Rare Pottery, Gustav Stickley Furniture and More Sell for Tens of Thousands at Toomey & Co.
by Kate Nixon
Pottery and Gustav Stickley furniture tended to sell remarkably well during Toomey & Co’s dual auction Art & Design with Tradition & Innovation, the last auction of the year for Toomey & Co Auctioneers. The near 600-lot auction featured works originating from important collections, representing a variety of media from painters, sculptors, ceramicists, furniture makers, and other forms of media. Last year’s first Tradition & Innovation auction proved to be a major success for the gallery, netting $2.2 million for its curated offering of both antique and contemporary works.
In this collection of historically rare and important works, the furniture and pottery offerings were abundant and most sailed past their high estimates. Lot 151 – a Mary Chase Perry Stratton (1867-1961) for Pewabic Pottery vase with dandelion decoration – sold for the realized price of $53,125, nearly twice the high estimate of $30,000. The matte green glazed ceramic vase was described by Toomey & Co as a “large important vase” and “a rare example of the early work being done at the Pewabic Pottery.” Similar examples of this vase can be found in the permanent collection of NYC’s Metropolitan Museum of Art and within the 2018 publication American Art Pottery: The Robert A. Ellison Jr. Collection, The Metropolitan Museum of Art. The Stratton vase is a historically significant work, as the vase was exhibited at Pewabic Pottery’s public debut at the 1904 St. Louis World’s Fair.
A matte ceramic Teco vase by designer Harold Hals ended up selling for $59,375 – more than twice the high estimate of $25,000 – while a chest of drawers from Gustav Stickley made of oak, cedar and iron kept in excellent condition, only just sold past its high estimate, selling at the realized price of $62,500. Meanwhile, the Gustav Stickley tall vase clock sold for $37,500 within the estimate of $30,000-$50,000. While the modern prints offered earlier in the auction fetched a high price tag – one print from Miyoko Ito sold for $81,250 – a small group of Edward Sheriff Curtis sold well, either within their estimates or over. One such print, a rare platinum print titled Canyon de Chelly, sold for $12,500, more than twice its high estimate. In metalwork, the works of Robert Riddle Jarvie got plenty of attention from bidders: lot 157, a rare Jarvie example of a jardiniere with Alice in Wonderland characters, sold for $25,000, more than twice its high estimate of $12,000. Additionally, a pair of Jarvie Beta candlesticks sold for $9,375 – more than three times the high estimate of $3,000.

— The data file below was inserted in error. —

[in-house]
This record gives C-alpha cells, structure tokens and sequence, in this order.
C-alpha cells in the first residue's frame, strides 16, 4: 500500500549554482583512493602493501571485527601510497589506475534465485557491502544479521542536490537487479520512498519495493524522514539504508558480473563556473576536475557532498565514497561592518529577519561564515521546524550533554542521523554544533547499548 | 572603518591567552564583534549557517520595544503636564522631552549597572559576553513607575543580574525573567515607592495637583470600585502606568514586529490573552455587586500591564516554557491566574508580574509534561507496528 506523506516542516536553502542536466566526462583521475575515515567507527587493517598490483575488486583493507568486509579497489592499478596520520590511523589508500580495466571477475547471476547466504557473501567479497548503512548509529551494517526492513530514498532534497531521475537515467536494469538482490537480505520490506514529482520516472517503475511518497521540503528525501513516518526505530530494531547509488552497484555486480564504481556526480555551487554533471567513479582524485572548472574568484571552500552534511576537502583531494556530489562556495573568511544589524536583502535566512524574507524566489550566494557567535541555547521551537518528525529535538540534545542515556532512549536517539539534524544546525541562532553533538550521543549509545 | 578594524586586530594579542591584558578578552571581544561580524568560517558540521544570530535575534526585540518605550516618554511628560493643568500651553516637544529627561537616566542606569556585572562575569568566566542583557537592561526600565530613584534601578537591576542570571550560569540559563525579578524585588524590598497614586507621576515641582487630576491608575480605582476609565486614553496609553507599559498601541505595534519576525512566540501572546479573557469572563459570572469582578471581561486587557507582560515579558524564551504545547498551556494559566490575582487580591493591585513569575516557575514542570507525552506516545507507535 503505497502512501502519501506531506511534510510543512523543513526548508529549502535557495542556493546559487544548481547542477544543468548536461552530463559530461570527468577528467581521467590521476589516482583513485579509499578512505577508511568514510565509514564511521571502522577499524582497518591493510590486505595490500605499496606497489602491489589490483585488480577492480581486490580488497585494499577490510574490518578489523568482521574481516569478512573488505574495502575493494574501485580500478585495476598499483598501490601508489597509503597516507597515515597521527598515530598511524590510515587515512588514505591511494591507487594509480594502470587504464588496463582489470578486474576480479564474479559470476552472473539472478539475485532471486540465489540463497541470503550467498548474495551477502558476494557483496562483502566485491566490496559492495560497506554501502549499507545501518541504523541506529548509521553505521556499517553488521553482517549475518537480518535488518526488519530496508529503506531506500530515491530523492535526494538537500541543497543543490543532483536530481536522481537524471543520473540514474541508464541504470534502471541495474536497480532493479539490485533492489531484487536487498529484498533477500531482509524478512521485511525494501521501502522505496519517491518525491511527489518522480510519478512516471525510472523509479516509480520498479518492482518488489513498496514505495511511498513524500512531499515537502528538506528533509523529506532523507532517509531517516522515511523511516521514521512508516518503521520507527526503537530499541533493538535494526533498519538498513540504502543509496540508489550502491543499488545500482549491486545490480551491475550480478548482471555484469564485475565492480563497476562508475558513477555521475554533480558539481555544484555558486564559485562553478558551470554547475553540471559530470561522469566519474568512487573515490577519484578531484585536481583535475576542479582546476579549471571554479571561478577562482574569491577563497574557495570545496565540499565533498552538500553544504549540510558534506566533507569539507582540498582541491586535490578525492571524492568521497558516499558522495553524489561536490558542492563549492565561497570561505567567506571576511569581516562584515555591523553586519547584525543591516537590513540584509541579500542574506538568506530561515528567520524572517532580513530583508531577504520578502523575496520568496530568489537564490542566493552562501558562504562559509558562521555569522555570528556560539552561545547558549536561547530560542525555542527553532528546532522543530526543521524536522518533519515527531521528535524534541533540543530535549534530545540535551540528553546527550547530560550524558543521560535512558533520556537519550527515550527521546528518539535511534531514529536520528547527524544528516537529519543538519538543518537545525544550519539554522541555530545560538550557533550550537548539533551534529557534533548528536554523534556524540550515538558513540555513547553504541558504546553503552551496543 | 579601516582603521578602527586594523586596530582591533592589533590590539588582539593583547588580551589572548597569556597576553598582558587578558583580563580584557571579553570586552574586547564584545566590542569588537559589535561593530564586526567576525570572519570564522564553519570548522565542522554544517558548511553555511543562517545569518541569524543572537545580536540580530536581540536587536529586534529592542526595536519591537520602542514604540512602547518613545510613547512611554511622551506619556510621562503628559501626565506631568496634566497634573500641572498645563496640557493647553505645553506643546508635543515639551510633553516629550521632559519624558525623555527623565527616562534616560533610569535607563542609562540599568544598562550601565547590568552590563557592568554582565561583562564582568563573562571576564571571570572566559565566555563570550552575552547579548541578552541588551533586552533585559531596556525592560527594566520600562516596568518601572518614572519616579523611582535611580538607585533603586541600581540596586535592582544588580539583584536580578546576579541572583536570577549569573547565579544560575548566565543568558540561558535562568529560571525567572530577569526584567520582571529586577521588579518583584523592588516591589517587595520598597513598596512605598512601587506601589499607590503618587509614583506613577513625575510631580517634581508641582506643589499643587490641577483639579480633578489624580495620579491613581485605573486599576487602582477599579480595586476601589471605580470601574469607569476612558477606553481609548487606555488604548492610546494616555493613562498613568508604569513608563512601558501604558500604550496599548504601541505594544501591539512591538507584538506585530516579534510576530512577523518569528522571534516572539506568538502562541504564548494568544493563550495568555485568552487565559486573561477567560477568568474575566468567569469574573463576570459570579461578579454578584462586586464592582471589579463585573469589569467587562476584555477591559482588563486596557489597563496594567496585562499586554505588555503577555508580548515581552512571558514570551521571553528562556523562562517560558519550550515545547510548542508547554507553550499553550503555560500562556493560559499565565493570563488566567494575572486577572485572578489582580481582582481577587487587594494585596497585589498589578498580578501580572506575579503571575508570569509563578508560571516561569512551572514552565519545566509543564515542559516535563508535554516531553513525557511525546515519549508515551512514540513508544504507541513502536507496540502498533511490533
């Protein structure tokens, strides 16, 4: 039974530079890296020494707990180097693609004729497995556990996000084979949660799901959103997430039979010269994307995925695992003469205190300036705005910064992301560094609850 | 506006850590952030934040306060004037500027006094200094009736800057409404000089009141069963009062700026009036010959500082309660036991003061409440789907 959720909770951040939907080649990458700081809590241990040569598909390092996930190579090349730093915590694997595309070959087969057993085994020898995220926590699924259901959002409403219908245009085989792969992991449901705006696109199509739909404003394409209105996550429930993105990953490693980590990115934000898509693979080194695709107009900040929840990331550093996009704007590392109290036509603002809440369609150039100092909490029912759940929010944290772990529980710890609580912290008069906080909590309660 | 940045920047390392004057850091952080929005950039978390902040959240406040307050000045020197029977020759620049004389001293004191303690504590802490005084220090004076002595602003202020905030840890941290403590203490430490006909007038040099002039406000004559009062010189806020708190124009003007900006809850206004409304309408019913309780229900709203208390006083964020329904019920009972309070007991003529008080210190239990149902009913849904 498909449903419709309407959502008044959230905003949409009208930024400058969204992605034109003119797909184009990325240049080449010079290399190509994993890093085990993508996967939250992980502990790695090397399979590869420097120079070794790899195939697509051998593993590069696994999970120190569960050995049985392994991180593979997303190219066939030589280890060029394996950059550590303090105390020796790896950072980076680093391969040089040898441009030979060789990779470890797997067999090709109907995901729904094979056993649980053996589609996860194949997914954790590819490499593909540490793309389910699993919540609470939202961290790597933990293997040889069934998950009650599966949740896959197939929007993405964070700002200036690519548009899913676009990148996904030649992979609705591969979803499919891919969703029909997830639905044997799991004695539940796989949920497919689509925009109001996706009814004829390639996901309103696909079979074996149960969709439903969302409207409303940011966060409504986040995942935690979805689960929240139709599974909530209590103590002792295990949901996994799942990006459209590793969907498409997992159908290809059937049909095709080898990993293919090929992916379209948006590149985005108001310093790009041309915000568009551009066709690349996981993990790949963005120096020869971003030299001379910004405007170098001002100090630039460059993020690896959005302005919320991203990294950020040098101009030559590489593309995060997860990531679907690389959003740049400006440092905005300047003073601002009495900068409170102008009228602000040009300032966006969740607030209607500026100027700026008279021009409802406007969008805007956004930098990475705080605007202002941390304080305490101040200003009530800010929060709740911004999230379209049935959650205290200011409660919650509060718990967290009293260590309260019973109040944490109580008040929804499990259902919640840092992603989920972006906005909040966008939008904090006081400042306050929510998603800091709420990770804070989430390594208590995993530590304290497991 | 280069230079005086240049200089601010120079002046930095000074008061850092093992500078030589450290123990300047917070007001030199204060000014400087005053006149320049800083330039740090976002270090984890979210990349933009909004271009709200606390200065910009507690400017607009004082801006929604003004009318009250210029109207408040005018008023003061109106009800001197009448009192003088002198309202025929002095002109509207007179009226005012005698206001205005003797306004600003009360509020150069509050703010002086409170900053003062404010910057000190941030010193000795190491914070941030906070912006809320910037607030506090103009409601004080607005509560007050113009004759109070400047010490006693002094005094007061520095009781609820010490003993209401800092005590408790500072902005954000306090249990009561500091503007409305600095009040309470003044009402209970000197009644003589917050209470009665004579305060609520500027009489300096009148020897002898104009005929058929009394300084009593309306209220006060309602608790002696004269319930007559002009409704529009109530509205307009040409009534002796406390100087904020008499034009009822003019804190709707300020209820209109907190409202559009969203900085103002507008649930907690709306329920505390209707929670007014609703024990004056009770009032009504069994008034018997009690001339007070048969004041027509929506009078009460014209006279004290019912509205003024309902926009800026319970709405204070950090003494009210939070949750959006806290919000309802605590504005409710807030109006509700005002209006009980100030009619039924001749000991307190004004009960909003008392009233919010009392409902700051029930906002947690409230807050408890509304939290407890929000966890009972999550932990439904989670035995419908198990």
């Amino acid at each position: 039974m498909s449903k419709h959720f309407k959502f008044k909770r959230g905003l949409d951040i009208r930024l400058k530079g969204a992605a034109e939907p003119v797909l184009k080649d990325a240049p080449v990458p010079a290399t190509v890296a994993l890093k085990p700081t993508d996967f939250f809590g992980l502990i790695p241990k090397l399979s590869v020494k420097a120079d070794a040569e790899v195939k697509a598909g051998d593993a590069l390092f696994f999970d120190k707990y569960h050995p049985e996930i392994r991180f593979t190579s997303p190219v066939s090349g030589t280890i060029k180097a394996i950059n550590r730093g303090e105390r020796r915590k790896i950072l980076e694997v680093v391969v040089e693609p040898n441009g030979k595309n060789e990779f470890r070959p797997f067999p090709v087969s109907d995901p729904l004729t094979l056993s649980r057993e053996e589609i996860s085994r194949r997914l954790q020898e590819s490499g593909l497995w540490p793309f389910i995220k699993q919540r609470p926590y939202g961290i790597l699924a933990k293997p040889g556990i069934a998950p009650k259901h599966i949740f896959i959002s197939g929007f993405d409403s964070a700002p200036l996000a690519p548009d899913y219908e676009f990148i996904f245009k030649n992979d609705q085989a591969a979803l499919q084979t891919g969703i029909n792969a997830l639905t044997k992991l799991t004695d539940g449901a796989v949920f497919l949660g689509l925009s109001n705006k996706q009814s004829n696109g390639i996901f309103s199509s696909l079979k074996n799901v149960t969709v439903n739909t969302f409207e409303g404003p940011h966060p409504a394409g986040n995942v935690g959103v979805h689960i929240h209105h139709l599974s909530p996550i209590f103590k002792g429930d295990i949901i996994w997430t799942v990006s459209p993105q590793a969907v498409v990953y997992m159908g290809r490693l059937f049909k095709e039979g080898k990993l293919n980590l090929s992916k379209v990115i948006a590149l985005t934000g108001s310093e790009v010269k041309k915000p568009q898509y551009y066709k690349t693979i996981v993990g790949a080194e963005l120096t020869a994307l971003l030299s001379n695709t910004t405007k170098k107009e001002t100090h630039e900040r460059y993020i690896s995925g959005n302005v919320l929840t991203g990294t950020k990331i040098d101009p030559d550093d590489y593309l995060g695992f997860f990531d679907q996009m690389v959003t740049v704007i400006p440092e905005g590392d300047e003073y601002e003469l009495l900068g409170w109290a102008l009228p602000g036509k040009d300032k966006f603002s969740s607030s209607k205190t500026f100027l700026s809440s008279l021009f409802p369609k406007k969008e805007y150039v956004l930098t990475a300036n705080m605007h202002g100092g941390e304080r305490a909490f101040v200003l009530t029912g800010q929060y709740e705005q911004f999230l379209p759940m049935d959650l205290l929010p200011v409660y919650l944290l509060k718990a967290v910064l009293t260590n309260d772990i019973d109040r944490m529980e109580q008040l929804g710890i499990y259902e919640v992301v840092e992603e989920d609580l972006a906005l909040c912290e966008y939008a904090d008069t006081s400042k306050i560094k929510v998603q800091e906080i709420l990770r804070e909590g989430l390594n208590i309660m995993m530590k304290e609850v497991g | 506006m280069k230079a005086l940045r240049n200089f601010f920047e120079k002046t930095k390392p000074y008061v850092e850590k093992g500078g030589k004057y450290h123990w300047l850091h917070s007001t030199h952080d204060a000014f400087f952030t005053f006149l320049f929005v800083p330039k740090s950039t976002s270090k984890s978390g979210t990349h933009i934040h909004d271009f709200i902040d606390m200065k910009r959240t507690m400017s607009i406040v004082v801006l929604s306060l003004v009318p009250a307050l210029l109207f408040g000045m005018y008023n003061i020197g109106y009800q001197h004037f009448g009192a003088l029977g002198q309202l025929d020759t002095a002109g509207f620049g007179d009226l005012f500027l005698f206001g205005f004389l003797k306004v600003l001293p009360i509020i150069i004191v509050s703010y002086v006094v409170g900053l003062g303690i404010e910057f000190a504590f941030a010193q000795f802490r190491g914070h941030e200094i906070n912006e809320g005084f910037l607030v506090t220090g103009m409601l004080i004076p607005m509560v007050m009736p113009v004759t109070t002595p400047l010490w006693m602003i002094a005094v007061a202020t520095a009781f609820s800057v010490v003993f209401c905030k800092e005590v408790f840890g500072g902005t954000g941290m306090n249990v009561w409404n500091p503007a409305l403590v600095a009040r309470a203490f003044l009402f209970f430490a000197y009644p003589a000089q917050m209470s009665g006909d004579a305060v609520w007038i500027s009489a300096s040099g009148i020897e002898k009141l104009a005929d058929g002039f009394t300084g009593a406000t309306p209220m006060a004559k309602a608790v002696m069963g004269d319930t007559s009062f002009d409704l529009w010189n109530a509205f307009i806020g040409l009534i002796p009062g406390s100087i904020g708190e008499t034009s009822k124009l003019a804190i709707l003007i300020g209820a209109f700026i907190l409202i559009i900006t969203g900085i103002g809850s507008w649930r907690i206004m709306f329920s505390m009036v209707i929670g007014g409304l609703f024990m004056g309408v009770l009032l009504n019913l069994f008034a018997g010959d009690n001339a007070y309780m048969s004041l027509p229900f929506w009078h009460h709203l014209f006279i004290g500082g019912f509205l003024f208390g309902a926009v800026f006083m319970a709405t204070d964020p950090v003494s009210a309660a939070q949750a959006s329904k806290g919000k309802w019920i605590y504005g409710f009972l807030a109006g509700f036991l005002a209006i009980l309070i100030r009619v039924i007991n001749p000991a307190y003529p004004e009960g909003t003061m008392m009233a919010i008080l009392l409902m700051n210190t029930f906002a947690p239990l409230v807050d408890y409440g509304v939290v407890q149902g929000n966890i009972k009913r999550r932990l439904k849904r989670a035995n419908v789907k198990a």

Lot 101 – a rare platinum Edward Sheriff Curtis print – Canyon de Chelly – sold for $12,500, estimated at $4,000-6,000.
Lot 117 – a Gustav Stickley tall vase clock sold for $37,500, within its estimate $30,000-$50,000.
Lot 122 – Gustav Stickley Drawers sold for $62,500, estimated at $40,000-$60,000.
Lot 151 – a Mary Chase Stratton Pewabic Pottery vase sold for $53,125, estimated at $20,000-$30,000!
Lot 150 – an Ellen R. Farrington (1877-1919) for Grueby vase sold for $23,750, estimated at $8,000-$12,000.
Lot 157 – a Robert Riddle Jarvie gardiniere, executed with Alice in Wonderland scenes, sold for $25,000, more than twice its estimate of $12,000.
Lot 161 – A pair of Robert Riddle Jarvie candlesticks sold well at the price of $9,375; the lot’s estimates at $2,000-$3,000.
Lot 165 – a Teco vase, designed by Harold Hals, sold for $59,375; the estimates for the piece are $15,000-$25,000!
Lot 221 – a Limbert foot stool sold for $4,062, more than eight times the high estimate of $500!
Lot 232 – a Fulper Pottery vase – a four-handled vase covered in Chinese Blue Flambé glaze from The Collection of Rich and Patty Thumann – sold for $4,550, more than nine times the high estimate of $500!
Lot 234 – a Shearwater Pottery vase, a vase with incised bird motif, sold for $4,062, estimated at $800-$1,200.
Lot 123 – a Gustav Stickley Buffet sold for $37,500, estimated at $15,000-$25,000.
Lot 127 – a Gustav Stickley Electrolier sold for $11,250, estimated at $7,000-$9,000.
Lot 141 – a Gustav Stickley Settle sold for $18,200, estimated at $10,000-$15,000.
Lot 164 – a Gustav Stickley Cabinet sold for $15,000, estimated at $9,000-$12,000.
Lot 210 – a Frans J.R. Gyllenberg-designed Handicraft Shop square trivet with Grueby Tile sold for $2,250, estimated at $400-$600, more than three times the high estimate!
Lot 217 – a Limbert stand sold for $1,250, estimated at $400-$600.
Lot 247 – an Elizabeth Barrett for Rookwood Pottery vase sold for $2,250, estimated at $400-$600.